As an answer to a discussion question in my Historical Theology class, I posted the following-
As a trained scientist I've paid a bit of attention to this topic. I won't even try to be brief.
The Bible simply assumes the existence of God, without making any attempt to prove it. So why should we look outside the Bible for reasons for His existence? Is this attempt trying to lift nature higher than scripture? What is the relationship between nature and grace; reason and faith?
First, we should define 'natural theology'. The simplest definition I know is from RC Sproul- a knowledge of God that is gained from nature.
There are many different views of what natural theology is and means, which explains some of the controversy around the concept. It is based on 'general revelation', but is not the same thing. General revelation refers to something God does, but natural theology is something we do. Natural theology comes out of general revelation.
The audience to general revelation is universal. Not everybody has access to special revelation (at least, not yet).
The content of general revelation is also general, not specific. We can learn general characteristics of God, but not specifics, such as the nature of the trinity, and so forth.
In general revelation, we have two kinds- mediate and immediate general revelation. Mediate is that revelation that God gives to all people through some medium. It is indirect. "The heavens declare the glory of God..." is the psalmist saying that by looking at nature, we see that though the stars are not God, they display some of the glory of their maker. Immediate is the revelation that God gives to all people directly, without an intervening media. Romans tells us that God has written his law on our hearts...this is immediate and directly from God. It is not a deduction from nature. We get this inscription by virtue of being human. Calvin called this the sensus divinitatus.
Natural theology is of course most associated with Thomas Aquinas...as a result, protestants tend to view natural theology as a strictly Roman Catholic process, and thus shy away from it. Francis Schaeffer, for example, claimed that Aquinas separated nature from grace. As much as I like Schaeffer, I don't think he understood Aquinas completely enough to make these distinctions without destroying the union between nature and grace that Aquinas developed.
To understand what Aquinas was trying to do, we need to see him in his context. What problem was Aquinas trying to solve? The answer was Islam. Islam was the greatest threat to the church at this time...and was supported by powerful Muslim philosophers. They argued something called, 'Integral Aristotelianism'. (Say that fast three times!) This was a synthesis between Muslim theology on the one hand and Aristotle on the other. Their central thesis was the 'double-truth' theory. This theory stated that something could be true in philosophy and false in religion at the same time (i.e., true in science, false in theology).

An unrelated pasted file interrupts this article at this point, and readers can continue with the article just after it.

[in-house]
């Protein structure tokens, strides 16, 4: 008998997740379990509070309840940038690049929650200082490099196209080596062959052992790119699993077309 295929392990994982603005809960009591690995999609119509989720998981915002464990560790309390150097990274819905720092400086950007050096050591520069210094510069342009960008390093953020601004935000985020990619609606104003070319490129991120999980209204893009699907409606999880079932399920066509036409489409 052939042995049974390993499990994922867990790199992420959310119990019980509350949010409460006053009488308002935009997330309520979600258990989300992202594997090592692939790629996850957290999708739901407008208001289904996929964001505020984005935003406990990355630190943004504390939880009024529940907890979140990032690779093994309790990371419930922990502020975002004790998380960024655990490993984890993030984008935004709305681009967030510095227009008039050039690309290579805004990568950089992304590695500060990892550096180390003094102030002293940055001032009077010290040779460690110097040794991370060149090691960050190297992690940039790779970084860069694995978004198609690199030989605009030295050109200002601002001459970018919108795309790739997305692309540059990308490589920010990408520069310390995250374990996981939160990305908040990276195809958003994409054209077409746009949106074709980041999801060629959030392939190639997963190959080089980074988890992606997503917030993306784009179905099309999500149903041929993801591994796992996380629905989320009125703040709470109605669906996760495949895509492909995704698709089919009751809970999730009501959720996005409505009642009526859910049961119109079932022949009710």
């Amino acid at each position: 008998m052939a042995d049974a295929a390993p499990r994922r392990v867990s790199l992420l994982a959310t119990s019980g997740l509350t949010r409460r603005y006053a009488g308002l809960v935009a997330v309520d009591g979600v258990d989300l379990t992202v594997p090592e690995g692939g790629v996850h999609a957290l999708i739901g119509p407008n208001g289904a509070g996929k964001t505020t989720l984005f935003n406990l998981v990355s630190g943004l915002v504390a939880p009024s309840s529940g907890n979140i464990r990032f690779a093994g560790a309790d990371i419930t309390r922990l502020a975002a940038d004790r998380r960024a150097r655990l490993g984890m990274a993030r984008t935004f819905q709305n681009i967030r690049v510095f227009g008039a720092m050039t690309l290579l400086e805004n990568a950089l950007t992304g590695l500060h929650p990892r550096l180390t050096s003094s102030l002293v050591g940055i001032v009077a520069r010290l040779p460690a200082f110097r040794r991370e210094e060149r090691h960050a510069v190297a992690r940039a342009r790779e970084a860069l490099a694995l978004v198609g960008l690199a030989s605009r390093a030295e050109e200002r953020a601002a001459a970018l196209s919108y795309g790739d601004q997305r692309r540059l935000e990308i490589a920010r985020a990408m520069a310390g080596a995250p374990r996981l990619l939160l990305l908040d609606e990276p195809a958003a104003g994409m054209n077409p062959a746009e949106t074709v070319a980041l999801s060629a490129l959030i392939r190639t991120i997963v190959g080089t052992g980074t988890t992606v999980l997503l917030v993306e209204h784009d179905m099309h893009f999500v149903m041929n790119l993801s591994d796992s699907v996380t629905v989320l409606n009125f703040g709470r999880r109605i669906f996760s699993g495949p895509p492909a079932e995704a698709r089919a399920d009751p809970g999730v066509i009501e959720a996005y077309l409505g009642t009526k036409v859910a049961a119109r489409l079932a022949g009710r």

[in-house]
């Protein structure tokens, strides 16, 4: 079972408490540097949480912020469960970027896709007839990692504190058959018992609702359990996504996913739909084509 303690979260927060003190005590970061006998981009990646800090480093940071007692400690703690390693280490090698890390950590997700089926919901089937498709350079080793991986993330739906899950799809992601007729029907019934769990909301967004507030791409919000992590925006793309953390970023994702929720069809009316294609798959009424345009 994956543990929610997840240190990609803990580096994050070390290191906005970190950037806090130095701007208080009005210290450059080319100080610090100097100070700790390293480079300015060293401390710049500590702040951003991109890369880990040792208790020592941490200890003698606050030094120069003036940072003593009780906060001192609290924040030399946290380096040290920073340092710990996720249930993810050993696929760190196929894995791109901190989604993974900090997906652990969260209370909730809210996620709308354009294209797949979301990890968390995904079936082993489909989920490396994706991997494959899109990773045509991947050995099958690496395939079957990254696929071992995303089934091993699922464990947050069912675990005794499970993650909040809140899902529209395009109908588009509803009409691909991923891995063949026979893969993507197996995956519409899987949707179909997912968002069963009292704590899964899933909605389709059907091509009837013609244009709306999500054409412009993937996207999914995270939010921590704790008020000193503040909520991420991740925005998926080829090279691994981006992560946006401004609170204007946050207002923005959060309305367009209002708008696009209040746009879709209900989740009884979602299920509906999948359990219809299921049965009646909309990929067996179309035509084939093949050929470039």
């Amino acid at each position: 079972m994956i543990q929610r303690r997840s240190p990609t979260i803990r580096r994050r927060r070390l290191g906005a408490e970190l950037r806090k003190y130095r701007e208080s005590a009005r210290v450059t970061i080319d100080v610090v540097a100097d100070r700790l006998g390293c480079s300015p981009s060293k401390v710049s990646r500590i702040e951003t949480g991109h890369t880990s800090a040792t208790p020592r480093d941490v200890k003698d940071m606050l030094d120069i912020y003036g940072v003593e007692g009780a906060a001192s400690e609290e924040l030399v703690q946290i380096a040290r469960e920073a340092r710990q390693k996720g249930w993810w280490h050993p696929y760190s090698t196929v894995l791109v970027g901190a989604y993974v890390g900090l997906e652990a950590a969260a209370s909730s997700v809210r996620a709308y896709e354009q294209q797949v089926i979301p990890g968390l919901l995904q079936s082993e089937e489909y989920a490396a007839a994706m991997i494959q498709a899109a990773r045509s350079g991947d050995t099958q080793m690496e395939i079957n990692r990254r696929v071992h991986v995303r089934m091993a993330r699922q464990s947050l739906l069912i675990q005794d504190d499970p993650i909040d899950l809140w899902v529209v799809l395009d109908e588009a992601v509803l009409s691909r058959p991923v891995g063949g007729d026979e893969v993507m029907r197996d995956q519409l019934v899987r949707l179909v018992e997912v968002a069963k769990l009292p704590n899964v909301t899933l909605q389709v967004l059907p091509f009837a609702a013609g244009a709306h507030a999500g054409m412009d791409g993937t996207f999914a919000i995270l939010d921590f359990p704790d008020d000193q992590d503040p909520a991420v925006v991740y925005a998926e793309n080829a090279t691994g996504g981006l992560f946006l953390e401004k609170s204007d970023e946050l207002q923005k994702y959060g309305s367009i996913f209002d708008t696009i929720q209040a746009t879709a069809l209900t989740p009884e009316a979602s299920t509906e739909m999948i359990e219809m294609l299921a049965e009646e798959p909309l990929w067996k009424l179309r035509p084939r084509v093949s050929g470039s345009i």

[This sounds remarkably like contemporary arguments for the co-existence of evolution and theism by Biologos, by the way; and is a philosophical stance that I held in my own life for a number of years as a neo-Darwinist before God's grace revealed the falsehood of the idea.]
St. Thomas developed his ideas of natural theology in response to this double-truth theory from Islamic philosophy. He said we can and must distinguish between nature and grace. What he meant was, there are certain things we can learn from nature that we don't learn from special revelation. The bible doesn't teach us anything about nuclear physics, or molecular biology, even though the study of these things is made possible by the common grace of God on man. And while these things are to be distinguished, one cannot be true in one arena and false in the other. This would violate the law of non-contradiction.
Thomas added a third category- the articulus mixtus (mixed articles). These are things that can be learned from either the Bible or from the study of nature. Chief among these things is the existence of God (RE Paul in Romans 1). Thus, the reason the Bible does not argue the existence of God is, from the beginning, God has proven his existence beyond any doubt in nature. So Aquinas argues that the existence of God is proven both by nature and by scripture. He doesn't separate these two things, he makes distinctions.
Thomas stood on Augustine's shoulders. Augustine taught his students that they should learn as much as they could learn about whatever they could, because all truth was God's truth and would reveal God. Augustine's natural theology was based on Paul, of course.
In Rom. 1, Paul goes back to show why the gospel is necessary, and this is based in general revelation. People aren't condemned because of rejecting the Jesus they've never heard of, but because of what they've done with the knowledge of God that they DO have. This 'suppression of the truth of God' is the primary sin of fallen humanity. As Paul says, God has made the truth about himself (that may be known) manifest (phaneros/manifestum); yet we have rejected it.
The general revelation Paul speaks of produces a natural theology in us. This natural theology clearly gives us enough knowledge to condemn us. It does not give enough to save us. For that we need special revelation.
One other point is important: If God reveals himself in nature and in scripture, and the primary textbook of the scientist is nature, and the primary textbook of the theologian is the Bible, why is there conflict between science and theology? Because we live in a fallen world, we don't have complete understanding of either nature or God. Both the scientific community can correct the church (as we probed earlier in the term), and the church can correct the scientific community. But both nature and scripture reveal God, limited as our understanding in both arenas may be.
Reference- Sproul RC. Defending your faith.